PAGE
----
The 5 Worst Foods For Your Oral Health
What many patients don’t realize is that what they eat affects their oral health regardless of how well they brush their teeth. The food we eat isn’t just about pleasing our taste buds; food is what fuels our body. Also, it can play either a positive or negative role in our oral health. This is one of the many health benefiting reasons that a health-conscious diet is a vital part of a long and healthy life.
At Wurzbach Parkway Family Dental, we see our role as your family’s dental care providers as an educational role too. We like to think we went to dental school so that you don’t have to. We believe sharing our knowledge is what helps us all achieve a healthier, happier life. This is why we’ve put together an easy guide to the five worst foods for your oral health. While we understand many of the items listed below are delicious and hard to stay away from, we believe the right key to healthy living is in moderation. So we’re not saying “you should never eat this,” we’re simply letting you know it shouldn’t be something you consume too regularly.
Large Quantities of Acidic Foods
We’d be lying if we didn’t admit we love starting a morning off with a grapefruit, which is a healthy choice. However, excessive amounts of acidic foods can be harmful to your oral health, as well as your throat. Too much exposure to acid can erode tooth enamel, which will cause a patient’s teeth to be more susceptible to decay over time. We recommend limiting your acidic food intake. However, we don’t recommend you completely remove it from your diet. When you do consume an acidic food, it is best to drink water after. This will flush some of the acids away from your teeth.
Dried Fruits & Fruit Strips
As healthy as dried fruits might seem, they can cause havoc in your mouth! The truth is, dried fruits are full of sugar. Fruits naturally contain a large amount of sugar, but part of the process to create dried fruits is to add even more. The other issue is that dried fruits are sticky! So sticky that they often get stuck in between people’s teeth. This mix of sugar and stickiness is the perfect recipe for cavities. While they taste delicious, these are treats we recommend only consuming occasionally. If you do eat some of these sticky snacks, we suggest brushing your teeth after.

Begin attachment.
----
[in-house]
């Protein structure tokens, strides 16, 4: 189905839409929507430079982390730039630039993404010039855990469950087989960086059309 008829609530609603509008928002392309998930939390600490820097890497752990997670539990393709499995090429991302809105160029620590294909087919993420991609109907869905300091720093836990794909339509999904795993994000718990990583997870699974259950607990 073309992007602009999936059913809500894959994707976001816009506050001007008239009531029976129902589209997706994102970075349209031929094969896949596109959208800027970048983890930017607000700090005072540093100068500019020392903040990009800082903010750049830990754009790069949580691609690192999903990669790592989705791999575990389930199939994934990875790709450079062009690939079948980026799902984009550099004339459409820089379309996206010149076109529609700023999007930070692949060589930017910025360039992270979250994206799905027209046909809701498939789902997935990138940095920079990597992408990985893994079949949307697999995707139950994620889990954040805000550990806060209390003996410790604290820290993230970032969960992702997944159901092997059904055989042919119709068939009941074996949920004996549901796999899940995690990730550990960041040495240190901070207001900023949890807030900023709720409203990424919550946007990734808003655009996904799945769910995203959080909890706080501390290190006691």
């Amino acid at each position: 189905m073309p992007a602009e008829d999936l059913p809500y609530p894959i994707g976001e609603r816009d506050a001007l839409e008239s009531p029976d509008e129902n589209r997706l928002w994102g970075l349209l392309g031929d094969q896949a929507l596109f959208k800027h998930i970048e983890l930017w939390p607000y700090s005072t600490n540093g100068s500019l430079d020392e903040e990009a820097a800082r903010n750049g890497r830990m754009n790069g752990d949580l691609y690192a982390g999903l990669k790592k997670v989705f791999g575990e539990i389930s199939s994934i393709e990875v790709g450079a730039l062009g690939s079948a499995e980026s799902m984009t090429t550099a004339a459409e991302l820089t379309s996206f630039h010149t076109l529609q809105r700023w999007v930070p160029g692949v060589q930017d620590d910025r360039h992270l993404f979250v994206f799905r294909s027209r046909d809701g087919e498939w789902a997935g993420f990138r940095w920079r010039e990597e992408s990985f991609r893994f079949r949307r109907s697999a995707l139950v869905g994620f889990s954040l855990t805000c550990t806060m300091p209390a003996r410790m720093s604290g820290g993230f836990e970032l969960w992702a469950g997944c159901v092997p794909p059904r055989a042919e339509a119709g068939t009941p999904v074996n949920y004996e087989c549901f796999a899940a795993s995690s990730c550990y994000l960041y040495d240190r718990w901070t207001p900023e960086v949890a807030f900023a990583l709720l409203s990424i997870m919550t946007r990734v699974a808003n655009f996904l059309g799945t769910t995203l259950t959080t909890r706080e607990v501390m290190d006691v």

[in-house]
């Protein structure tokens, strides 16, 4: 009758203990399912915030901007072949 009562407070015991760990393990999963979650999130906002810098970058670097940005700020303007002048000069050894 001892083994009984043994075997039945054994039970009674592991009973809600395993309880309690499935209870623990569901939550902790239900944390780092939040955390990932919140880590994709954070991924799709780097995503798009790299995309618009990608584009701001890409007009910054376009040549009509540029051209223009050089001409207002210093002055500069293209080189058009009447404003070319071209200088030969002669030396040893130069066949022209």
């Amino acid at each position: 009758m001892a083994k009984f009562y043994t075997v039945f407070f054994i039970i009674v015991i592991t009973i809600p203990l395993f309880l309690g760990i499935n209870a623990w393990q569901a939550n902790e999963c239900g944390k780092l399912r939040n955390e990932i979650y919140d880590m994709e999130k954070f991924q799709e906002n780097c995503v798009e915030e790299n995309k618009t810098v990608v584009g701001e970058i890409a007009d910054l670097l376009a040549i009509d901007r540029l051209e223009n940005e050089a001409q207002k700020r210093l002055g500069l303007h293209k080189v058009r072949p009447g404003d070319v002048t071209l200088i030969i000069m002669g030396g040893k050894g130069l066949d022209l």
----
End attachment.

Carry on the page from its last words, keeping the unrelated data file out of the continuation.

Of Course, Candy
Candy typically consists of mostly sugar, which is exactly what the bacteria in your mouth feed on. This feeding is ultimately responsible for plaque, and tartar builds up, as well as cavities. For this reason, we recommend limiting your candy intake. On top of that, the consistency of candy can also increase your risk of tooth damage. Similarly to dried fruits, sticky candies can get stuck between your teeth creating sugary deposits. (This is ones of the main reasons for cavities in children.) Hard candies are commonly known for inflicting damage to teeth as well. We have seen many patients over the years who have chipped or broken teeth biting into hard candies and sweets.
Crunchy Chips & Popcorn
Two of the least notorious cavity-causers are chips and popcorn. The truth is, these snack foods are two of the most commonly stuck foods between teeth. We’ve all experienced the stuck, uncomfortable popcorn kernel at the movies. However, not all of them are wedge uncomfortably. In fact, it is very common for them to get stuck and go unnoticed for hours (unless they are visible and you have nice friends). This is exactly why chips fall into this category. We love chips because they crunch! However, that is precisely the problem. When a chip crunches, it can break up into a hundred or more pieces. Many of these pieces being tiny and in some cases microscopic. Those little pieces are the ones you need to be worried about. Again, these are tasty snacks in moderation, but please brush your teeth directly after.
Food is something we eat every day, multiple times per day! At Wurzbach Parkway Family Dental, we believe eating should be a fun and sometimes educational experience. This is why we try to share the latest information on foods and how they affect the oral health of our patients. For more information on the effect of foods on your oral health or to schedule an appointment, please feel free to contact us today.